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Filament Winder

posted Dec 22, 2013, 5:39 PM by Sean M. Messenger   [ updated Apr 6, 2014, 4:04 PM ]
In the summer of 2013, fresh out of our custom rocket manufacturing experience for E80, Taylor suggested we design and construct a filament winder for general use by MARC (Mudd Amateur Rocketry Club) members. This would allow construction of composite tubing for various projects. For example, our rocket was a vulcanized cellulose tube wrapped in fiberglass, but could have been much lighter and stronger had we been able to do the wrapping ourselves instead of just epoxying a sheet of fiberglass fibers to the outside of the tube.

We did initial research and stumbled upon many designs that had already been implemented. It had already been determined that ones available on the market would cost on the order of thousands of dollars to buy. Most of what we ran across were semi-industry level projects with a few senior design projects. In short, this was not something that there are tutorials readily available for. 

The basic design consists of a rotating mandrel and a linear guide head. The rotating motor winds a filament around the mandrel as the guide head produces a weave pattern along the length. By varying the rotation and feed speed, different patterns can be obtained. The tension in the fiber as it is wound around the mandrel, density of the fiber toes, pattern, and number of layers ultimately determine the strength of the final product. The fibers are set in place with epoxy and dry as a single tube that can be slid off the mandrel for immediate use.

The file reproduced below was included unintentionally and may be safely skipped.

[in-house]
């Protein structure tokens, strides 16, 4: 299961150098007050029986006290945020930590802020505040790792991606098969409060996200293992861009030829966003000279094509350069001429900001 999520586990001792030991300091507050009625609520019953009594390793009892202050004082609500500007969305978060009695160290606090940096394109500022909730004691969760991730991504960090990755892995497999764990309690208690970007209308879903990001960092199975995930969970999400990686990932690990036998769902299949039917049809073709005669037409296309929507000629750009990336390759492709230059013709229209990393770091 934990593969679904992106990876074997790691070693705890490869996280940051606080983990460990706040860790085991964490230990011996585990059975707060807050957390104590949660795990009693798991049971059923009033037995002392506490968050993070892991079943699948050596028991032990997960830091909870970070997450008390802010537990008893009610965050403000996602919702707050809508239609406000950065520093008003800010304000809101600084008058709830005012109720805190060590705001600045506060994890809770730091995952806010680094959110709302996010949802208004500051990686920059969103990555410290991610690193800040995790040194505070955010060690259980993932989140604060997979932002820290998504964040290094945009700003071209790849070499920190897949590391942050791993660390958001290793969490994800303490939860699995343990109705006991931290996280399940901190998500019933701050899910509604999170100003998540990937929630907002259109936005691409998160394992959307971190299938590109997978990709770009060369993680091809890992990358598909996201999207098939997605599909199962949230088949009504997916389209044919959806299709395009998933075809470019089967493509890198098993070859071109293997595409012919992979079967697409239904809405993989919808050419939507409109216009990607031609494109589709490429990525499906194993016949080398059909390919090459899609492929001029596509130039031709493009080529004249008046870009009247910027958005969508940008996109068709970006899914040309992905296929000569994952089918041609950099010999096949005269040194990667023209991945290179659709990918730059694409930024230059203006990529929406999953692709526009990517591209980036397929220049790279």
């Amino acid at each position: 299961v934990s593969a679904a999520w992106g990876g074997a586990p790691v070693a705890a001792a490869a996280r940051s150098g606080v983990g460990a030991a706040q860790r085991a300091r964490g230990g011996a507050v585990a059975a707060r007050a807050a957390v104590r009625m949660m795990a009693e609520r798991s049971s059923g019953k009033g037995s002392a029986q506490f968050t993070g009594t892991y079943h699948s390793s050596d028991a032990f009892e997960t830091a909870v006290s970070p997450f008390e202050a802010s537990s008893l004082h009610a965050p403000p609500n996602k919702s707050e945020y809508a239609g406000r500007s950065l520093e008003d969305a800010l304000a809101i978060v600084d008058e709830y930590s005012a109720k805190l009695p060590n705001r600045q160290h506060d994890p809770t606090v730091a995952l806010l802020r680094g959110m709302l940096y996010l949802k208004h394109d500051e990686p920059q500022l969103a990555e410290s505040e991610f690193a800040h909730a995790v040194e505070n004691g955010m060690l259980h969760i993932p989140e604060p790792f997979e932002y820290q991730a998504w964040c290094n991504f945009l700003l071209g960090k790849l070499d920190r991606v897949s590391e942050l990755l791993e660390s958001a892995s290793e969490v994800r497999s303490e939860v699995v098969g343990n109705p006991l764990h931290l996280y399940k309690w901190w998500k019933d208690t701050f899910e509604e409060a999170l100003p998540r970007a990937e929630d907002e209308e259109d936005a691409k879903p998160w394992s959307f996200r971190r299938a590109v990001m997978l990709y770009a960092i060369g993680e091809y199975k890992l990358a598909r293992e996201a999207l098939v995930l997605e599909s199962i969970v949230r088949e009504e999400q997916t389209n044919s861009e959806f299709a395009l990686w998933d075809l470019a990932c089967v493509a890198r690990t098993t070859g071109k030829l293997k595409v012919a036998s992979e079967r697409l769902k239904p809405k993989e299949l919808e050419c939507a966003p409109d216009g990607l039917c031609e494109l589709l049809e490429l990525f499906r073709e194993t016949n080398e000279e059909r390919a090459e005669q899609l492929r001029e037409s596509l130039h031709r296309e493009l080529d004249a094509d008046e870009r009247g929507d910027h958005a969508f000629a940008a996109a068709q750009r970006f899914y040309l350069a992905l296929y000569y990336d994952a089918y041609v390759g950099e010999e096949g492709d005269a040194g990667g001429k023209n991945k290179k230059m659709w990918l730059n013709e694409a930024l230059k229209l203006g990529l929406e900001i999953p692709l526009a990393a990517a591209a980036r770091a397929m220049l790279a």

1. Closed-Loop Motor Controller (Sept. 2013 - Dec. 2013)

The first step towards the final project is implementing a way to finely control the rotation speed of the mandrel. Stepper motors are typically the ideal choice when accurate position (or steady state velocity) are desired, but tend to be much more expensive and provide less torque than conventional brushed motors. We decided to go with the cheaper solution, as the accuracy from the stepper motor could easily be reproduced using an encoder on the motor shaft. 

This portion of the project was completed as a final project in the course ENGR 155: Microprocessor Systems - Design & Applications. This was our first experience integrating two pieces of hardware plus an input in an embedded microprocessor, so we anticipated it taking a bit of time and having a learning curve. In the end of this portion, we wanted the motor controller to stand alone, drive a brushed motor at a given set speed, report that speed, and stand entirely on its own. That is, no computer controlling it -- everything was to be programmed on the microprocessor and the only input was a wall plug for power.

Please read these three status reports:

2. Concluded

Unfortunately, Taylor and I decided we would not be pursuing the filament winder further. It was a fun project where we learned a lot in the first phase, but as a whole have other interests that we would prefer to place our time in. This would have been a very large project that required a significant amount of time. 

Started: August 2013
Finished: NOT